UO Summer Teaching Institute


The UO Summer Teaching Institute is a banner event sponsored by the Office of the Provost and hosted by the Teaching Engagement Program and UO Online that convenes faculty for an intensive, multi-day focus on teaching.

This week-long, in-person event brings faculty together from all schools and colleges for inspiration, collegial connection, and the design of new courses and teaching materials. Faculty participate in specialized topical pathways, engage with online resources, and select from a lineup of workshops and presentations that bring UO's teaching community together around emerging topics. 

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The 2022 Summer Teaching Institute, July 11-15, offers a celebratory return to an in-person program and time for reflection and purposeful action based on the extraordinary changes our teaching and learning community has undergone across two years of upheaval and adaptation. Faculty can engage with the Summer Teaching Institute through participating in a topical pathway and/or through attending the optional sessions listed below, which are open to all faculty.

For those interested in applying to and participating in topical pathways:

  • Two stipended ($1K) topical pathways --Hybrid Teaching and  Access for All: UDL, Usability, & Inclusive Design--are available for colleagues who can be with us for the week for deep focus . This opportunity is for both tenure-related and career faculty.  Successful completion of the Institute involves the completion of a course plan or new teaching materials. Pathway participants are invited to join the Provost’s Teaching Academy.  
  • Time commitment for stipended participants: The program runs between 10 a.m. and 4:45 p.m. daily with coffee, lunch, and snacks served. Most morning sessions are optional. Ahead of the Institute, participants will take a teaching practices inventory as a reflective tool and engage with new asynchronous resources that are designed as an introduction to professional, inclusive, engaged, and research-informed teaching.

While the Summer Institute is currently not available to GEs, we will be hosting the GE Day of Teaching on September 21, 2022.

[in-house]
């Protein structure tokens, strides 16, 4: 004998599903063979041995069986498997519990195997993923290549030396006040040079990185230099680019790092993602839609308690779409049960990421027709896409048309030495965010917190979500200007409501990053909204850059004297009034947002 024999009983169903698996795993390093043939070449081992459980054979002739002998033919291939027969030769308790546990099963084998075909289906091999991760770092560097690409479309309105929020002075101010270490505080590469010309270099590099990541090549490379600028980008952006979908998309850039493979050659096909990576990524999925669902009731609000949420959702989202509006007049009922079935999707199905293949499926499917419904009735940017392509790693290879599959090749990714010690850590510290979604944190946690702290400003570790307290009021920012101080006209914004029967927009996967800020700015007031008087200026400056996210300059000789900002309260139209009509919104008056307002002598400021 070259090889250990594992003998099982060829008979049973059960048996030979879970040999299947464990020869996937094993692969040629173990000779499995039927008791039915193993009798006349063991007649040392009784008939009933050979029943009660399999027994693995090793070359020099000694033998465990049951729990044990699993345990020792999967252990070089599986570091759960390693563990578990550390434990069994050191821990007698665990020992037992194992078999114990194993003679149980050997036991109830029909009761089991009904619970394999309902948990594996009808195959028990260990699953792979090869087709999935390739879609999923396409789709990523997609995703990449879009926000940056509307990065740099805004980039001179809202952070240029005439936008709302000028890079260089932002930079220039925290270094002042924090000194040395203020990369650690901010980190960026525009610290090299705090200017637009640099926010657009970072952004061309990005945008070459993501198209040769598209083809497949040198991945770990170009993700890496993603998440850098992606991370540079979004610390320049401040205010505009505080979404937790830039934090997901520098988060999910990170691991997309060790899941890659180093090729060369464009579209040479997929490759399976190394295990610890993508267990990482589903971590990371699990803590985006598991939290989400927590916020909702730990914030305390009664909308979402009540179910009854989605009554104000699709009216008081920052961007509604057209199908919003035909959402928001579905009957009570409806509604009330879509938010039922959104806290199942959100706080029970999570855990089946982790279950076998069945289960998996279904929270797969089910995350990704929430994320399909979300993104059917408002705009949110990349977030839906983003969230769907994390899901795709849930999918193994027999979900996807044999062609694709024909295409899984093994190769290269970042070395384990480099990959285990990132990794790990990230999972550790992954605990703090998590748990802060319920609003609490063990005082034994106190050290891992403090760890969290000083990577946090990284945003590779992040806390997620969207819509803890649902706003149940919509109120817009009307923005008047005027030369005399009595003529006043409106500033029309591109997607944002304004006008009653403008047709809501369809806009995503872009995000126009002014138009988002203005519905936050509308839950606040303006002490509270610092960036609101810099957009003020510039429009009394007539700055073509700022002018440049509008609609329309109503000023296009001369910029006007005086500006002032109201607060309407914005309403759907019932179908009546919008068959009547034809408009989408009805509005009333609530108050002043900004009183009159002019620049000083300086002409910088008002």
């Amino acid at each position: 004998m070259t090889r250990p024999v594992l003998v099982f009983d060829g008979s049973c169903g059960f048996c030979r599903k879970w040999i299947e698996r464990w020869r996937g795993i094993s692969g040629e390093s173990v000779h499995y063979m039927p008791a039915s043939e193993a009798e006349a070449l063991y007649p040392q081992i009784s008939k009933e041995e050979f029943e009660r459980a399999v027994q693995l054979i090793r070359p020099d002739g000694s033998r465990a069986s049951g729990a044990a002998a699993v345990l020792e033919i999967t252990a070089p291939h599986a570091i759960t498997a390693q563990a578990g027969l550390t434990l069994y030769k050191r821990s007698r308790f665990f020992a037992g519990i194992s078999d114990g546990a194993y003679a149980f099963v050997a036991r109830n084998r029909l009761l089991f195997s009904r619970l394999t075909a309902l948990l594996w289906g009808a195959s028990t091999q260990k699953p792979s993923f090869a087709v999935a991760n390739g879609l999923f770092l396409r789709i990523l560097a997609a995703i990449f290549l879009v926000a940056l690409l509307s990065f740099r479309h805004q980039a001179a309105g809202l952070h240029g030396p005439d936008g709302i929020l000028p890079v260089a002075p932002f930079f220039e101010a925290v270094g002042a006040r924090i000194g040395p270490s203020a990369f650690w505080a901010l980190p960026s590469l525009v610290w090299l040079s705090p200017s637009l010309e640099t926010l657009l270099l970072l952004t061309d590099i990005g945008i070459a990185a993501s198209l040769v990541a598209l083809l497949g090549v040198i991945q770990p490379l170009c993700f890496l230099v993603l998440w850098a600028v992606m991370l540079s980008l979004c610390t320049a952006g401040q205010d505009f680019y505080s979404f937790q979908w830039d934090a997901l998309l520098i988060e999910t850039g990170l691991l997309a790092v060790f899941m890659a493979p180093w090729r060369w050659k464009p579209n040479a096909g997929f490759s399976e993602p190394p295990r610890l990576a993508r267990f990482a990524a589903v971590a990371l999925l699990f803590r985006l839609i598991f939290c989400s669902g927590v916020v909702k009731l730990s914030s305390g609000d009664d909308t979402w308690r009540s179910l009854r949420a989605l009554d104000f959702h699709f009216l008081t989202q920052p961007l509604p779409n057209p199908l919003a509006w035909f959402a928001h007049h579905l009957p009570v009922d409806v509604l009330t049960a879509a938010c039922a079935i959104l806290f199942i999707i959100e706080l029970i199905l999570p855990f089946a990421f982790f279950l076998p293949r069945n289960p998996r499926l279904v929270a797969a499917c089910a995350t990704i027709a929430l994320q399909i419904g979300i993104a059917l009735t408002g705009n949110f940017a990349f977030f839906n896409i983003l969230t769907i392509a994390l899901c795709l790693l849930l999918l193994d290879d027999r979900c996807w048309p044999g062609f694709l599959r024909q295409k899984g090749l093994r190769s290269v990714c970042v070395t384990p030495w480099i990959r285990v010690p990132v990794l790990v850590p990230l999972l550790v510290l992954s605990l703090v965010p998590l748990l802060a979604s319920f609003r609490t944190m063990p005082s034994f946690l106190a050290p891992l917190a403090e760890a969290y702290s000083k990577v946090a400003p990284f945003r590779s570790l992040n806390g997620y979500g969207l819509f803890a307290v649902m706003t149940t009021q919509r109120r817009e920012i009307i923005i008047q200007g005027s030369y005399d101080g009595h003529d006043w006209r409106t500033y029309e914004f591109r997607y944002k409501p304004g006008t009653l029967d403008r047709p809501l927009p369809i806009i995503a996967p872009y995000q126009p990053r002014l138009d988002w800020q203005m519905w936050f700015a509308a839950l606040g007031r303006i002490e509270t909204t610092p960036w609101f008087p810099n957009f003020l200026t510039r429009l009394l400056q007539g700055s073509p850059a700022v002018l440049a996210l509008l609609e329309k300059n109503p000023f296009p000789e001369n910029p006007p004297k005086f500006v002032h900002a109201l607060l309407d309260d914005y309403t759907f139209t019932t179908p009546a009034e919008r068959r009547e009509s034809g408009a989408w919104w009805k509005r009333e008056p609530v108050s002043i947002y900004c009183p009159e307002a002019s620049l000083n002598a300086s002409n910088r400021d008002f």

title host date TIME RSVP
Your Personal 'Why' Sierra Dawson Mon, Jul 11 10-11:40am REGISTER
Bearing Witness as an Act of Love, Resistance, Hope, and Healing (keynote) Dr. Mays Imad Mon, Jul 11 2-3:30pm REGISTER
Cultivating and Strengthening Your Resilience Dr. Mariko Lin Tue, Jul 12 10-11:30am REGISTER
Open & Affordable Course Materials Rayne Vieger, Ron Bramhall Tue, Jul 12 3:45-4:45pm REGISTER
Next Generation Student Success & the Tools to Get There Kimberly Johnson Wed, Jul 13 3:45-4:45pm REGISTER
Teaching toward Wellbeing: A Faculty-to-Faculty Conversation faculty-led Thur, Jul 14 10-11:30am REGISTER
Student Wellbeing Teaching Toolkit Laurel Bastian Thur, Jul 15 3:45-4:45pm REGISTER

all workshops will be held in Tykeson Hall room 32 


Bearing Witness as an Act of Love, Resistance, Hope, and Healing

Keynote address by Dr. Mays Imad
Monday, July 11, 2-3:30pm
Tykeson 32 
Register here 

How will we welcome students and colleagues to our institutions and classrooms in fall 2022 and beyond? What can we as educators do to attend to students' mental health and ameliorate their ongoing exhaustion and distress, while at the same time, intentionally engaging in self-care? We’ll consider the power of knowledge and how understanding the neuroscience of toxic stress empowers us to self-regulate and help our students cope, engage, connect, and learn. We will examine the principles and practical examples of equity-centered trauma-informed approaches and reflect on the connections between trauma-informed education, healing, and restorative justice. Participants will walk away with concrete strategies they can use in their own courses and contexts to help their students’ learning and success.